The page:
Was Hillary Clinton Too Smart To Get Elected?

This concept might seem oxymoronic.

I can’t help but wonder in retrospect if Hillary Clinton was really too smart to lead given the state of the current U.S. political ecosystem. This concept might seem oxymoronic, but it seems that the phenomenon has reared its head again and again in recent political campaigns.

Many snickered as Trump invented and repeated words like “bigly” and declared “I love the uneducated”. Similarly George W. Bush boasted about his “C” student status, couldn’t seem to grasp the correct pronunciation of the word “nuclear”, and defined Condoleeza Rice’s role as an “unsticker” during a formal press conference.

Candidate Obama on the other hand was often labeled “too cerebral and aloof” while Hillary Clinton was characterized as too much of a “policy wonk” with her deep knowledge of the issues seeming to become a bit of an albatross creating a connection chasm between her and the average debate viewer.

Yes, admittedly Obama did ultimately prevail, but in many ways it seemed that his amazing intellect was a bit of a hindrance to be “overcome” or masked somewhat – almost like Quayle reportedly dying his edges grey to mask or downplay his youth. Arguably candidate Obama seemed to be able to connect with voters in spite of the intellectual superiority because he also possessed supernatural communication skills that provided the means for a more authentic and intimate personal connection.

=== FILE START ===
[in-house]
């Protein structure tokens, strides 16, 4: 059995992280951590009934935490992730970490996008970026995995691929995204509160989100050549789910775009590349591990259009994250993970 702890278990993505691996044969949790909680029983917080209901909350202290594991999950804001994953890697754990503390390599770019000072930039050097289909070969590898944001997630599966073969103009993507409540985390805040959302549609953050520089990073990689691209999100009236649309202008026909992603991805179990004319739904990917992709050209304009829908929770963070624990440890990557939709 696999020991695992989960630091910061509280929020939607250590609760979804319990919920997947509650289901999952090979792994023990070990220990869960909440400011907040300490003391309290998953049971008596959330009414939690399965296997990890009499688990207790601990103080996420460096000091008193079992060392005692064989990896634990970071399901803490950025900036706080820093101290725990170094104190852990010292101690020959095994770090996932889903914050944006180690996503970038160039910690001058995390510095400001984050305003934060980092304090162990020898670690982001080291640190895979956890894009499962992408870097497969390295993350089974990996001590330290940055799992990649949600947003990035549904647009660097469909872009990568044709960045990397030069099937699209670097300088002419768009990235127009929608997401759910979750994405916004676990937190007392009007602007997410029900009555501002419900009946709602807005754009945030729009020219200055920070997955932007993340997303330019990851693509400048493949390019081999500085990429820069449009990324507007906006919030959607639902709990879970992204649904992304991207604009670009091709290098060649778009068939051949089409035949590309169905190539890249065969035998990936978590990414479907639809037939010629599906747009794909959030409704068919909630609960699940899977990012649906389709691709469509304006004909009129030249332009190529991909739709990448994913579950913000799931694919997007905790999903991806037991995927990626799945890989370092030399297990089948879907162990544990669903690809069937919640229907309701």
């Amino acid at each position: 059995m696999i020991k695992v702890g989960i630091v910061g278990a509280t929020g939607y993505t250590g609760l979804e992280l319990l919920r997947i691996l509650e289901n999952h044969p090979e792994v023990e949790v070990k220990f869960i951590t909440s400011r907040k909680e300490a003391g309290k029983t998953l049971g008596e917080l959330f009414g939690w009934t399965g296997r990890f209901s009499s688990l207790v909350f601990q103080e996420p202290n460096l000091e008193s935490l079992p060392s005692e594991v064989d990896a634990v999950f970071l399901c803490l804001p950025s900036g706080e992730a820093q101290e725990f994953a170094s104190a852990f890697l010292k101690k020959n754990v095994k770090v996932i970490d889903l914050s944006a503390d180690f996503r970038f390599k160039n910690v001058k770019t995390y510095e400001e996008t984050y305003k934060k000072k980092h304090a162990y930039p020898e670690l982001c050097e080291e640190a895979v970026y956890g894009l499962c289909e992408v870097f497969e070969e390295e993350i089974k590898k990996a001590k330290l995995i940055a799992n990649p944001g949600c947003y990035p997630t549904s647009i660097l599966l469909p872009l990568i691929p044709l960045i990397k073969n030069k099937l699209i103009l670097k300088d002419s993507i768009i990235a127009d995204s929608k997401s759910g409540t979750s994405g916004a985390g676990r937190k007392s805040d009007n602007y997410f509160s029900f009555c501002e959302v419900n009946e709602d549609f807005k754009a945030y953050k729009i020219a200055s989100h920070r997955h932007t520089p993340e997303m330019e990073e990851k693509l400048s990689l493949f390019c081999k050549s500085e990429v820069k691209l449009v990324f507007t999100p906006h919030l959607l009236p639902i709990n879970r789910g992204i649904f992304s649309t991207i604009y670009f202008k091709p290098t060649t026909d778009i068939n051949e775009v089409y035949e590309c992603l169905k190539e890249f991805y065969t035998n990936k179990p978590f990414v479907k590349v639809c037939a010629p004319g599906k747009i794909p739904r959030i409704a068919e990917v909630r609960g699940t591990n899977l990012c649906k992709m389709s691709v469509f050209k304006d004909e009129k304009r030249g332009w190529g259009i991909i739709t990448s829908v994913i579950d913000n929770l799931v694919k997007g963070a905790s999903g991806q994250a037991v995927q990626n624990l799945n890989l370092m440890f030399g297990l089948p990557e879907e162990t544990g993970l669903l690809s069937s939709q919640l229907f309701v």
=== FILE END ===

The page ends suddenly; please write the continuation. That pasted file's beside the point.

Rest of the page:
Many would argue that Bill Clinton provided the best combination – superior intellect packaged in a deceptively accessible, folksy, guy next door demeanor. While Bill Clinton was likely the smartest person in the room virtually everywhere he went, it didn’t seem as “in your face” with that Arkansas accent and clearly flawed (if not checkered) personal history that made him not just human but relatable and endearingly vulnerable. His wife arguably possessed the same intellect but without the balancing effect of the high EQ, easy-going personality, phenomenal communication skills, and natural ability to authentically connect. She herself admitted that she would be much less effective running for the job than doing the job. Clearly, her strength would be having intense policy discussions in the oval office, not connecting to real voters in huge rallies.

One could certainly argue that a significant portion of the American electorate values relatability more than intellect when selecting its leaders. It seems that many voters want someone “just like me” more than someone “clearly smarter than me” and that may require a certain “dumbing down” for those intellectually superior candidates to win if we’re being completely honest. It seems that voters may prefer to vote for the person they’d enjoy having a beer with after work to the Ivy League professor who could teach them something new. If this is true, the next question then becomes “How do you make smarter people more relatable?” There’s likely no perfect formula, but it seems that a key ingredient is vulnerability.